Finally, the WO star explodes and scatters all these elements across space.

Utilisation of Wolf-Rayet stars within the Terragen Sphere

Due to their high masses, WR stars are often utilized by archailect-level entities. Most WR stars are in the process of being disassembled by starlifting, the extracted mass either used to build computation nodes or other types of mass-intensive constructions. Since WC stars produce a lot of dust, it is possible to mine this dust and obtain a lot of carbon and oxygen as an alternative, slower resource extraction method.

As Wolf-Rayet stars are extremely rare and mostly limited to young star clusters, they do not generally pose a great threat except to nearby systems. WRs are extremely bright and emit a fair bit of high energy radiation such as UV and X-rays. Therefore, colonizing systems located very close to Wolf-Rayet stars generally require radiation-resistant modifications, such as those utilised by the Radiation Nation and similar tweaks.

Wolf-Rayet stars can become tourist sites because of reasons such as their rarity, and the surrounding nebulosity, which many WRs possess. A lot of precaution is often taken when travelling there for touristic purposes, and for a good reason.

List of Wolf-Rayet Stars within the Terragen Sphere

About half of these stars have been colonised by non-Sephirotic metaempires, particularly the Solipsist Panvirtuality, so information about these systems is limited.

Name Spectral type on discovery Distance from Sol (light years) Constellation Notes
Gamma2 Velorum A / WR 11 WC8 1100 Vela First WR star to be stabilised
WR 94 WN5o 3100 Scorpius stabilised
WR 146 A WC6 3590 Cygnus stabilised (by Solipsist Panvirtuality)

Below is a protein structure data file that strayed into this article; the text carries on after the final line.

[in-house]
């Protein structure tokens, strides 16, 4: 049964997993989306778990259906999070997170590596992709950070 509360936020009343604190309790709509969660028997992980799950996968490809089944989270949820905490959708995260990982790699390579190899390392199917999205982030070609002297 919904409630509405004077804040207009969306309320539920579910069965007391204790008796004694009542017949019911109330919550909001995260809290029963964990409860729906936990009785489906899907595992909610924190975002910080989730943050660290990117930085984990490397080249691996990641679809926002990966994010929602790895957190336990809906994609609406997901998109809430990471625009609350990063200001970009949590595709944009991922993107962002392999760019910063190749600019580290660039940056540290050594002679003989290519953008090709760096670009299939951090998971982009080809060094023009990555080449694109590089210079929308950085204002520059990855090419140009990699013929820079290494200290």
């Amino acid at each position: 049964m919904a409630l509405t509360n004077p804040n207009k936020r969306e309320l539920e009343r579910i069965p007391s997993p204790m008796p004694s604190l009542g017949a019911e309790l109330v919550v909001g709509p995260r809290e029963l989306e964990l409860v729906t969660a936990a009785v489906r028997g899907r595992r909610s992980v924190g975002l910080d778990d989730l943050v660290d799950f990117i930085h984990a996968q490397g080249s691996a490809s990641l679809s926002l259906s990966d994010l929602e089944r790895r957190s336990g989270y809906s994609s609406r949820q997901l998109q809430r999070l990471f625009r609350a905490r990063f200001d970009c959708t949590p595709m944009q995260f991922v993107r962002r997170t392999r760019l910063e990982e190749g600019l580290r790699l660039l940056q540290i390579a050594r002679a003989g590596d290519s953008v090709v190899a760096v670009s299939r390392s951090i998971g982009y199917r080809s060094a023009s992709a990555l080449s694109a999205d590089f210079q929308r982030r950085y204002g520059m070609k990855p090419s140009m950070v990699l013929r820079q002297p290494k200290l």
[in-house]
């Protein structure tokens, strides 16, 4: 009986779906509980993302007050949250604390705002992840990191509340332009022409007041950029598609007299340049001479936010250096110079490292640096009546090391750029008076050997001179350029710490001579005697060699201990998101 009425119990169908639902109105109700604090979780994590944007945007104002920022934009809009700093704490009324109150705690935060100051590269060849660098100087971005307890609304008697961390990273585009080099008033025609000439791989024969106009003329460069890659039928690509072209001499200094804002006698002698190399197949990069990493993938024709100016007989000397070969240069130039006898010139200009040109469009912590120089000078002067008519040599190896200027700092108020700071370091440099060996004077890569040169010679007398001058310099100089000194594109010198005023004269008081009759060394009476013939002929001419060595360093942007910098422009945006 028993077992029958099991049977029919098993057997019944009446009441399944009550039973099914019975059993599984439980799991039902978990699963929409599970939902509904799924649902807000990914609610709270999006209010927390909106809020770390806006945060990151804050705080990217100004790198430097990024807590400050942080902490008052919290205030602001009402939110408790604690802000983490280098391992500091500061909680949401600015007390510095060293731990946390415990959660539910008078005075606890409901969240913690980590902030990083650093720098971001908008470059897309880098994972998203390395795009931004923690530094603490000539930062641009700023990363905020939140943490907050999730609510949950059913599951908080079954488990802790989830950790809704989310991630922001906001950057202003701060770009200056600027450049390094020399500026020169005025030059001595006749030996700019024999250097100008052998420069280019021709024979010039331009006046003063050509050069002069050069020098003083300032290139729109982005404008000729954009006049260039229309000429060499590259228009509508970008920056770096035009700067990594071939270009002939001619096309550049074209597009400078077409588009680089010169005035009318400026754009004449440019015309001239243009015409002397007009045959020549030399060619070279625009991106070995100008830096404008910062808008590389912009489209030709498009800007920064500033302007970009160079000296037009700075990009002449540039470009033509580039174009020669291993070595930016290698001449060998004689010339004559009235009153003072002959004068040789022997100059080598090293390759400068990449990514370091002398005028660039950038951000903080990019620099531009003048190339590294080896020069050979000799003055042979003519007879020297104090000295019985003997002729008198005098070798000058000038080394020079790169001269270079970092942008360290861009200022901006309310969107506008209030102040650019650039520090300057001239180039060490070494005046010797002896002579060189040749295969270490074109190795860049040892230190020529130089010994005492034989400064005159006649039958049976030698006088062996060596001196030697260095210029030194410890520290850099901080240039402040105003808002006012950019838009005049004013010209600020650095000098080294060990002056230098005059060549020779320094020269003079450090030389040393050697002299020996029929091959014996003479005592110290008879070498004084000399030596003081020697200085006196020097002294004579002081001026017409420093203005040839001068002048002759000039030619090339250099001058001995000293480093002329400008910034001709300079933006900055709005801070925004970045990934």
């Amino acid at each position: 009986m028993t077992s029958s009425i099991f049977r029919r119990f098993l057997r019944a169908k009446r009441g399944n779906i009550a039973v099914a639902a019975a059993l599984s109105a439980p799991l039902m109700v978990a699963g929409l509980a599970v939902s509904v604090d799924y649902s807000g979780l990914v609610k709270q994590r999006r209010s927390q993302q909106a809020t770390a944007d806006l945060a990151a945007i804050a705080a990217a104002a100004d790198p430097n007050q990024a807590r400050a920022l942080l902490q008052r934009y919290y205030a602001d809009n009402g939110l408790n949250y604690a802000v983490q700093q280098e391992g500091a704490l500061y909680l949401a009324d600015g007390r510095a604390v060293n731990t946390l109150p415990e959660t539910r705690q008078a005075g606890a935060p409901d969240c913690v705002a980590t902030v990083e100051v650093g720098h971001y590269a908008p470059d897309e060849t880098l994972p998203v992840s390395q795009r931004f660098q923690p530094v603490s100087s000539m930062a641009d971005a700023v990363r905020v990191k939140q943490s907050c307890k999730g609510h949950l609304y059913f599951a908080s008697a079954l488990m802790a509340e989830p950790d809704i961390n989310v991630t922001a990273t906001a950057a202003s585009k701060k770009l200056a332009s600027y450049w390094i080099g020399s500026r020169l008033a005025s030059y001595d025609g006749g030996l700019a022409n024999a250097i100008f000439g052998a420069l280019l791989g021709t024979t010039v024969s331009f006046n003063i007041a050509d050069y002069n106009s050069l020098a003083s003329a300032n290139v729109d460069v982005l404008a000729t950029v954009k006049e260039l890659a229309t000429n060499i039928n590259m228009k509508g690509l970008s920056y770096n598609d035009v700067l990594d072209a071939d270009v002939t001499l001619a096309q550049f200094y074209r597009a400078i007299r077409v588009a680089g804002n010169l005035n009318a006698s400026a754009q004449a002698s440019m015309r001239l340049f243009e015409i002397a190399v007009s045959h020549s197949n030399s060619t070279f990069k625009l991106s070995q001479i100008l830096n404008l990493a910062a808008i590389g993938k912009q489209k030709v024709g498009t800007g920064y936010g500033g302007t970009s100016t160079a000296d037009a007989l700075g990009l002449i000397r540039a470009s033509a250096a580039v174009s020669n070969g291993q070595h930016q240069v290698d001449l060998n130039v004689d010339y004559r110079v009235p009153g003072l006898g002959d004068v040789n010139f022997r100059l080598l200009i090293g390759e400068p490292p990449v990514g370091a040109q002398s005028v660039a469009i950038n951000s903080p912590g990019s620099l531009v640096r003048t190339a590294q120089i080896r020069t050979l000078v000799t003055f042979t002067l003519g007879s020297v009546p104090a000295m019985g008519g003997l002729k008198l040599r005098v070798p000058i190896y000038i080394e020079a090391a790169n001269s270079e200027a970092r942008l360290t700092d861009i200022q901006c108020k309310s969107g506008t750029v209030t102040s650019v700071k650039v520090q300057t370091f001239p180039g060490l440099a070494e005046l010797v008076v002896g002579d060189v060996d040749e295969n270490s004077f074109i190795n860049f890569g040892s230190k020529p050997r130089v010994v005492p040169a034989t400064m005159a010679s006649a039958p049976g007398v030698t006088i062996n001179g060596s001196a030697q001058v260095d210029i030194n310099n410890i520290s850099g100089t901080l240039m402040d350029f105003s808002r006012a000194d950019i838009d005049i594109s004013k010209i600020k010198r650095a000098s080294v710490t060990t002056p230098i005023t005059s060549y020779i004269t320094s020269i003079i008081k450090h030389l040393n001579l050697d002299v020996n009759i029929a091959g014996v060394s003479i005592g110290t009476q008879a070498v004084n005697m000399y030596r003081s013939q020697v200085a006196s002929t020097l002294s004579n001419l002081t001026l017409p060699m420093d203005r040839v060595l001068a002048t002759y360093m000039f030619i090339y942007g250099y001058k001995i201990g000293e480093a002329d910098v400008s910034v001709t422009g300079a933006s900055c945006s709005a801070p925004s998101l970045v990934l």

WR 90 WC7 3750 Scorpius stabilised
WR 78 WN7h 4080 Scorpius stabilised
WR 139 A WN5o 4270 Cygnus stabilised (by SP)
WR 79 A WC7 4470 Scorpius stabilised
WR 145 WN7o/CE 4670 Cygnus stabilised (by SP)
WR 120 WN7o 4890 Scutum stabilisation commenced
WR 110 WN5-6b 5150 Sagittarius stabilised
WR 111 (Muora) WC5 5320 Sagittarius This star exploded in 8684 AT, after Terragen explorers arrived
WR 140 A WC7 5350 Cygnus stabilisation commenced (by SP)
WR 142 WO2 5380 Cygnus This star exploded as a Gamma-Ray Burst in 2055 AT, luckily missing the Terragen Sphere completely
WR 105 WN9h 5640 Sagittarius stabilisation commenced
WR 52 WC4 5710 Centaurus Went supernova
WR 134 WN6b 5710 Cygnus stabilisation commenced (by SP)
WR 144 WC4 5710 Cygnus Went supernova
WR 93 A WC7 5740 Scorpius
WR 142-1 WN6o 5770 Cygnus
WR 147 A WN8(h) 5840 Cygnus
WR 113 A WC8 5870 Serpens
WR 142a WC8 5900 Cygnus
WR 159 WN4 5940 Cassiopeia
WR 133 A WN5o 6030 Cygnus
WR 113-2 WC5-6 6070 Scutum
WR 141 A WN5o 6290 Cygnus
WR 136 WN6b(h) 6290 Cygnus
WR 70-5 WC9 6360 Norma
WR 98 WN8o/C7 6390 Scorpius
WR 25 A O2.5If*/WN6 6430 Carina
WR 135 WC8 6460 Cygnus
WR 85 WN6h 6490 Scorpius
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Development Notes
Text by Trolligi
Additional material by The Astronomer
Initially published on 24 July 2021.